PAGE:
I managed to remind myself what weights look and feel like. I did a very late weight session, working both my upper and lower body. I am feeling it, though all I really want to do of late is take a nap. I find myself thinking about naps a great deal. With the increased mileage and my struggles in getting enough sleep at night, I am always tired. This symptom has gotten better over the weeks. Coach Joe English had this to say about naps:

Ah, I love naps. Naps are one of my favorite things in the world. I enjoy them for two reasons: first, because I love my bed and second, because they make me feel better. People are always asking me if they should include napping as a part of their training routine.

If you can: yes, absolutely.

Sleep is a critical part of your training. Actually, it’s what happens while you sleep that’s critical. When you’re sleeping, your body is doing all kinds of work to repair damage and respond to the loads that you’ve been putting on it. It’s a time when your body can recover and not do anything else. It’s not busy eating, walking, toe tapping, thinking. It’s just sleeping and recovering.

With that in mind, people that don’t sleep, have a difficult time recovering from their workouts. And people that over-train, often have difficulty sleeping. So this can be a real death cycle. We’ll often find that if someone is not sleeping well and we get them to back-off the intensity of their workouts they BOTH sleep better AND recover better in their workouts.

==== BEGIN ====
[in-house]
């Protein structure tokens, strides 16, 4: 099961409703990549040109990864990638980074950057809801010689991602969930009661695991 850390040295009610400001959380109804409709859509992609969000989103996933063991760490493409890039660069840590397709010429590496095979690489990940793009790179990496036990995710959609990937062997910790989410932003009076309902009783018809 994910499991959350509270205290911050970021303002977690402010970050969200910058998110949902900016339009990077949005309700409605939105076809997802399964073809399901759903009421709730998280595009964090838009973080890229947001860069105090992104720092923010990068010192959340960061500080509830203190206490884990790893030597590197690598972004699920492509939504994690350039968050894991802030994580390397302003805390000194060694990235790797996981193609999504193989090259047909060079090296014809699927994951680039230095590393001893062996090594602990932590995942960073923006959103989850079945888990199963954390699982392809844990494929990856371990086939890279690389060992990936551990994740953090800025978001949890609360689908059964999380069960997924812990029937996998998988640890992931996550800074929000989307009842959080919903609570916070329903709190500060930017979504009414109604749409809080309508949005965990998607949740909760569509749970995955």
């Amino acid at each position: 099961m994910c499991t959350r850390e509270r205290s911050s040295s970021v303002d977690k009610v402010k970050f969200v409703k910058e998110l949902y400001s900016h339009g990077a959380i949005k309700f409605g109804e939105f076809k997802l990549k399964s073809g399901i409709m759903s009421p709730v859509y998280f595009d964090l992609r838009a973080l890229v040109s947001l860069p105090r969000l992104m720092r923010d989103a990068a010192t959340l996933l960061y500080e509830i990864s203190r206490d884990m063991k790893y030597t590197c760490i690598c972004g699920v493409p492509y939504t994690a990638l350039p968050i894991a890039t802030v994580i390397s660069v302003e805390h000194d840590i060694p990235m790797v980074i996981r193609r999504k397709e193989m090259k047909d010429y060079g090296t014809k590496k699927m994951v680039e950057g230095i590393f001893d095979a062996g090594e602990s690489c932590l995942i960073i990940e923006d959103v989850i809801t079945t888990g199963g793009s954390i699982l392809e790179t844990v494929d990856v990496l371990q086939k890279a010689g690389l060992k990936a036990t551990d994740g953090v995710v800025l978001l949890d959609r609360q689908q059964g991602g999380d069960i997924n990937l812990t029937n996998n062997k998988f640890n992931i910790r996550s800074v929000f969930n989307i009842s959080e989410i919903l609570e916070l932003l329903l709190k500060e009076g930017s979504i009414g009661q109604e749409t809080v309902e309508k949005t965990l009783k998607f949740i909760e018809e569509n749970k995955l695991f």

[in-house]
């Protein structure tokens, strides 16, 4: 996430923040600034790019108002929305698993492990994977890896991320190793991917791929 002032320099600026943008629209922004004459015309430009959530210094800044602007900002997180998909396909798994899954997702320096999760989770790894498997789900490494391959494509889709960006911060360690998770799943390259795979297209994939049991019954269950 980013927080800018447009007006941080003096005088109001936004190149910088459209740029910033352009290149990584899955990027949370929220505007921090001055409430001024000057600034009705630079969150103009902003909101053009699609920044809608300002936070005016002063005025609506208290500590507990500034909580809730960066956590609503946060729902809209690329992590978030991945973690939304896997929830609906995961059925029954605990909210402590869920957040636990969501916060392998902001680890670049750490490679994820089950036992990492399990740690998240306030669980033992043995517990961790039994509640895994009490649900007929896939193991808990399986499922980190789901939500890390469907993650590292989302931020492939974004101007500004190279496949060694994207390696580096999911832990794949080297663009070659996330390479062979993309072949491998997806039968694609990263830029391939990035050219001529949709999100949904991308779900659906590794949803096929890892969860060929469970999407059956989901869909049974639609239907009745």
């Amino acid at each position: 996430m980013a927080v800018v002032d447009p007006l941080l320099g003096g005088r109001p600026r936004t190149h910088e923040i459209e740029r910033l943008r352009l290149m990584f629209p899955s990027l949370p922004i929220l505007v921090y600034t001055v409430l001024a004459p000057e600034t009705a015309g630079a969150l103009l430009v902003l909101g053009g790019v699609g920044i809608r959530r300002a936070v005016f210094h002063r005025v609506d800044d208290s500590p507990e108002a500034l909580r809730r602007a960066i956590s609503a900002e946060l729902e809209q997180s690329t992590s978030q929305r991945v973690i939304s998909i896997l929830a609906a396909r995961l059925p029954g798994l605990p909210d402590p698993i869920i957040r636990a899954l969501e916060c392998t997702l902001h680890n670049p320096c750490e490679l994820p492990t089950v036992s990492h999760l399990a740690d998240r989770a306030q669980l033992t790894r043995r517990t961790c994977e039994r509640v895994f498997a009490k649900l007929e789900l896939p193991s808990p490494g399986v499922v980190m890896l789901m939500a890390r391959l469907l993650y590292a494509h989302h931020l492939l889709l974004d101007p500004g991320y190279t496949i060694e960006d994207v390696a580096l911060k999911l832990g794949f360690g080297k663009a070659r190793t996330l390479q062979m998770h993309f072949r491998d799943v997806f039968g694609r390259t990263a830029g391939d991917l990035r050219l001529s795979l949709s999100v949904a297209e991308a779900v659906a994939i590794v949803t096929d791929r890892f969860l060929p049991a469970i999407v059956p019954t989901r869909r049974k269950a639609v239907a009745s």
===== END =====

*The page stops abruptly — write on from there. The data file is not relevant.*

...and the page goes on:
But back to naps. Naps are a great way to give the body an extra chance to recover between workouts. They are most important for people that are doing a lot of very intense training or working out multiple times per day. Runners that do a track workout in the morning and run again in the evening for instance, or triathletes that workout in multiple sports per day, will benefit from a brief nap between those workouts.

Coach Pete’s training has me operating in what he calls macrocycles; it is an interesting process that works in five mesocycles.

Mesocycle 1: Endurance and increasing miles. I started off at 80 and will top off at 105 miles per week.

Mesocycle 2: Speed and endurance. I will use this cycle to push my miles over 100 per week while focusing on my lactate threshold. Ideally, this stage should get me closer to performing the distance at my ideal pace.

Mesocycle 3: Getting ready to race. Lots of miles and speed work. Again, I use this periodization to train my body to feel the race.

Mesocycle 4: Taper. Though I work to cut my miles here, they still remain high. After this stage, I should go into my race feeling renewed.

Mesocycle 5: Recovery and prep work for the Chicago Marathon in October.

Total Miles today: 0

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